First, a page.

Clothing Size Linked to Increased Cancer Risk

September 29, 2014

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Going up just one skirt size can make a big difference in your risk for breast cancer.

A study published in BMJ Open found increasing one skirt size per decade between your mid 20s and mid 50s is linked to a 33 percent increase in breast cancer risk.

The study involved about 93,000 women who were all over age 50 and had gone through menopause. While weight gain is already known to increase breast cancer risk, this study is interesting because it found a specific link between belly fat and breast cancer.

Women who went from a size 8 to size 10 over the course of a decade had a 33 percent increased risk, while women who went up two skirt sizes, a size 8 to size 14, increased their breast cancer risk by a staggering 77 percent.

According to a press release, researchers believe carrying extra fat boosts levels of female hormones that breast cancer cells rely on for fuel.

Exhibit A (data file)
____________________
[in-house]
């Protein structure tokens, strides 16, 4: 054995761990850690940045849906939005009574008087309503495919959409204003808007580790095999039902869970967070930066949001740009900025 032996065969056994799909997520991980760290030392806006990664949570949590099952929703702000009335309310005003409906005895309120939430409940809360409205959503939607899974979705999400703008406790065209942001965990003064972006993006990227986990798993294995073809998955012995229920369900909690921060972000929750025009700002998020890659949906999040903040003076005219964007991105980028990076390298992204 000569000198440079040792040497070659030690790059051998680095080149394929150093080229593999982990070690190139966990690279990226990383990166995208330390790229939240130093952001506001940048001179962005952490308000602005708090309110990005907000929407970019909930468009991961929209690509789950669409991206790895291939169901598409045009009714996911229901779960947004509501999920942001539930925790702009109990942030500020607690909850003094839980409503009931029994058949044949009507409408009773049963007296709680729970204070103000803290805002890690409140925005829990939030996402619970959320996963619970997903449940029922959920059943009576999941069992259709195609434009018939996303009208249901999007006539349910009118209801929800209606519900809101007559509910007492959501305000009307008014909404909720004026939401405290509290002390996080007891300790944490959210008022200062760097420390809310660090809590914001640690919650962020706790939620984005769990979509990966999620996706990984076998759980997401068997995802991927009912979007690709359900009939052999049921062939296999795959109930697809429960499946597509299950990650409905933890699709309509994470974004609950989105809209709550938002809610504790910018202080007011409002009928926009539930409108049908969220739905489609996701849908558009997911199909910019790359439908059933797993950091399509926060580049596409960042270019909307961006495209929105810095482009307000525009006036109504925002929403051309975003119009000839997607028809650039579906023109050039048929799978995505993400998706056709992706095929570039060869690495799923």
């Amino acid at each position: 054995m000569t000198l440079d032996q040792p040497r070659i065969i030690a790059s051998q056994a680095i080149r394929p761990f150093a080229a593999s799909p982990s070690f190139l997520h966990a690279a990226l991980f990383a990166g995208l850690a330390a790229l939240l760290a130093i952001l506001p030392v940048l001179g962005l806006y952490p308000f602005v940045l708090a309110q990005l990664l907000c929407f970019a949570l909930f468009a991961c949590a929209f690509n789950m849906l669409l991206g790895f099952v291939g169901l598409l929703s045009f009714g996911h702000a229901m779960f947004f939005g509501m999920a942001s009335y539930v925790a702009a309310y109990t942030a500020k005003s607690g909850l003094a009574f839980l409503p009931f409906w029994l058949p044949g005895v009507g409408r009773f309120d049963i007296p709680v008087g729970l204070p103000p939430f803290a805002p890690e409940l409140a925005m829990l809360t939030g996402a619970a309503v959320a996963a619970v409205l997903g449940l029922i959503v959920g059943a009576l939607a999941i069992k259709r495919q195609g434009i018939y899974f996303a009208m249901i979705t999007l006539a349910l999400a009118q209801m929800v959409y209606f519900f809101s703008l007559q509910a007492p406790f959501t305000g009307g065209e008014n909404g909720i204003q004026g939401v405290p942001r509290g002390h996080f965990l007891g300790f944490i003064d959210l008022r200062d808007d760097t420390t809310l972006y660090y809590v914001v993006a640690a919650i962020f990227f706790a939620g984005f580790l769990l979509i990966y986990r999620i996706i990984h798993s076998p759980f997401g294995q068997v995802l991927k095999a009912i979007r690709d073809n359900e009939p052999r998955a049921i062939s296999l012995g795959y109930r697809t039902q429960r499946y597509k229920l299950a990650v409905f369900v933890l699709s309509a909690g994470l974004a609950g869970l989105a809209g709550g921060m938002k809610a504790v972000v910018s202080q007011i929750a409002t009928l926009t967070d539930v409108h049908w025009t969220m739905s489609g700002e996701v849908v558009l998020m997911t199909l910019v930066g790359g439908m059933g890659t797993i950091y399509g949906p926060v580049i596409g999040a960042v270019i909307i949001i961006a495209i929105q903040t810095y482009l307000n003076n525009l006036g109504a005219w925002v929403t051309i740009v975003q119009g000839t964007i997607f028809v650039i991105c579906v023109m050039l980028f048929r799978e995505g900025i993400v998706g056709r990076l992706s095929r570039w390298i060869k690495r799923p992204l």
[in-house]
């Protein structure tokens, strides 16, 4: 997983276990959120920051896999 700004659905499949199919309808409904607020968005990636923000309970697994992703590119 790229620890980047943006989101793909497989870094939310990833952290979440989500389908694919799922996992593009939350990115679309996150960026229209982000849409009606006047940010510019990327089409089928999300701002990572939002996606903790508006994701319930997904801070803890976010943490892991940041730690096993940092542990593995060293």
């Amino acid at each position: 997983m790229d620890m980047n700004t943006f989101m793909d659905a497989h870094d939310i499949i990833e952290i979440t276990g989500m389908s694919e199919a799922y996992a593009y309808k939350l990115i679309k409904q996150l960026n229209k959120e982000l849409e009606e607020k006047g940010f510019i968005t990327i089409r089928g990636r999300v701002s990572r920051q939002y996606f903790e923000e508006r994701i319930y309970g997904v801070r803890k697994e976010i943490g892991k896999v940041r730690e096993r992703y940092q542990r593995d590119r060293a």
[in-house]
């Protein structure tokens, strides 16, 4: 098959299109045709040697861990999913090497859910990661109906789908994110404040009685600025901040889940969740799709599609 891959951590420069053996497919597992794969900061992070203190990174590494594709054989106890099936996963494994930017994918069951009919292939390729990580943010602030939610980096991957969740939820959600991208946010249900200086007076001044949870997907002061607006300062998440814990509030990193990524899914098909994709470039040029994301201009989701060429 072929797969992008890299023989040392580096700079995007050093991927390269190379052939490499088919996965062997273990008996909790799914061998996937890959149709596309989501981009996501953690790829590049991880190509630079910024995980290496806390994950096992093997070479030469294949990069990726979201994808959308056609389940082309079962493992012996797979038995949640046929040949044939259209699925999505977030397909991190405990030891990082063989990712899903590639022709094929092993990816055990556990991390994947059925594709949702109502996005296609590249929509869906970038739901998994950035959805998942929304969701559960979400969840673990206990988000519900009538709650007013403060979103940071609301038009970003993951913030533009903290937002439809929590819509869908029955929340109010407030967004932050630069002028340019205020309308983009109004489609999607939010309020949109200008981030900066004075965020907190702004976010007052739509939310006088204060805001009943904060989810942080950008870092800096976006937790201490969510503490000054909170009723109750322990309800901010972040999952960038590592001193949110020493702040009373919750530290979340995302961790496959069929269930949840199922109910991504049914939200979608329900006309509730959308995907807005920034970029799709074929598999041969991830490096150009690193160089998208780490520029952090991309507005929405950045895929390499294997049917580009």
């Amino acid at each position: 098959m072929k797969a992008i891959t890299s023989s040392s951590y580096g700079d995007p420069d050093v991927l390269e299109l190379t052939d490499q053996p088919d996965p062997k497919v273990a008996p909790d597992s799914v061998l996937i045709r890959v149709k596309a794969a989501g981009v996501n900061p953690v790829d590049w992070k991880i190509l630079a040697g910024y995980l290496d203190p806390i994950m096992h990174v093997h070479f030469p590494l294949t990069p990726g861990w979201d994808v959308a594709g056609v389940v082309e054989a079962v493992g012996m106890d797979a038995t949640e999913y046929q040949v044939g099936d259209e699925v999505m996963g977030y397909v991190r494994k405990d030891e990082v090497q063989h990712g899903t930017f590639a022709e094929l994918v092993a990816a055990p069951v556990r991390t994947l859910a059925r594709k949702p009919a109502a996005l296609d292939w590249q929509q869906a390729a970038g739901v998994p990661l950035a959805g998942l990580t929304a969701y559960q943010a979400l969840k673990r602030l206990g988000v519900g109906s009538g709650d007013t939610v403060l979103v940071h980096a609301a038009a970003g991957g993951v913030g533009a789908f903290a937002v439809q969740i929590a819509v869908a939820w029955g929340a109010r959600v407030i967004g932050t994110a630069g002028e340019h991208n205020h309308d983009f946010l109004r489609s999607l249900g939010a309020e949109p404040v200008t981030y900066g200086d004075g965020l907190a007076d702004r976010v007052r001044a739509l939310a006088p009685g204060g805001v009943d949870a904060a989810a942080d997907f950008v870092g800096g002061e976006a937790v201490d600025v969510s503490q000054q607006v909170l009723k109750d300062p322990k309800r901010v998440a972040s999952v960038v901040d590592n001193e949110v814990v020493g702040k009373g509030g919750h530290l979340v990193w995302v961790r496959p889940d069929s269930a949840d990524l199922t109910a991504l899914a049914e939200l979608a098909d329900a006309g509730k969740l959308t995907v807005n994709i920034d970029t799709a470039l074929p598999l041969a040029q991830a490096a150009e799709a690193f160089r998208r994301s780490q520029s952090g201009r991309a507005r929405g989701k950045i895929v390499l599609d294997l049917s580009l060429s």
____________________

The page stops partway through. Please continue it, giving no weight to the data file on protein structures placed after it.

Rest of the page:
The Takeaway:

Dropping what you’re doing now and assuming the sit-up position won’t get you very far. Unfortunately, the concept of spot reduction, or the idea that you can target the midsection for weight loss, is a myth. Genetics play a big role in where you tend to gain or lose weight first. Unfortunately, the areas that are toughest to trim are the areas you tend to gain weight first. So, if your belly is one of your trouble zones, you’ll have to stay focused on sticking to your weight loss plan.

Moreover, your metabolism is different when you are 50 than when you were 20. As we age, our metabolism slows, so you can no longer get away with eating mac ‘n’ cheese for dinner every night without packing on the pounds.

The bottom line is if you want to reduce belly fat, you’ll have to lose weight all over. Slimming your midsection takes a combination of reducing caloric intake and increasing physical activity. It’s about adopting a healthier lifestyle that will make you look better, feel better, and reduce your risk for life-threatening diseases like breast cancer.

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[…] can reduce the risk of breast cancer through weight loss. Research has shown that there is a clear link between higher weights and breast cancer development. In a 13-year follow-up study of over 67,000 women published in JAMA Oncology, […]

[…] -Obesity is linked to over 59 medical conditions, including some types of cancer. […]

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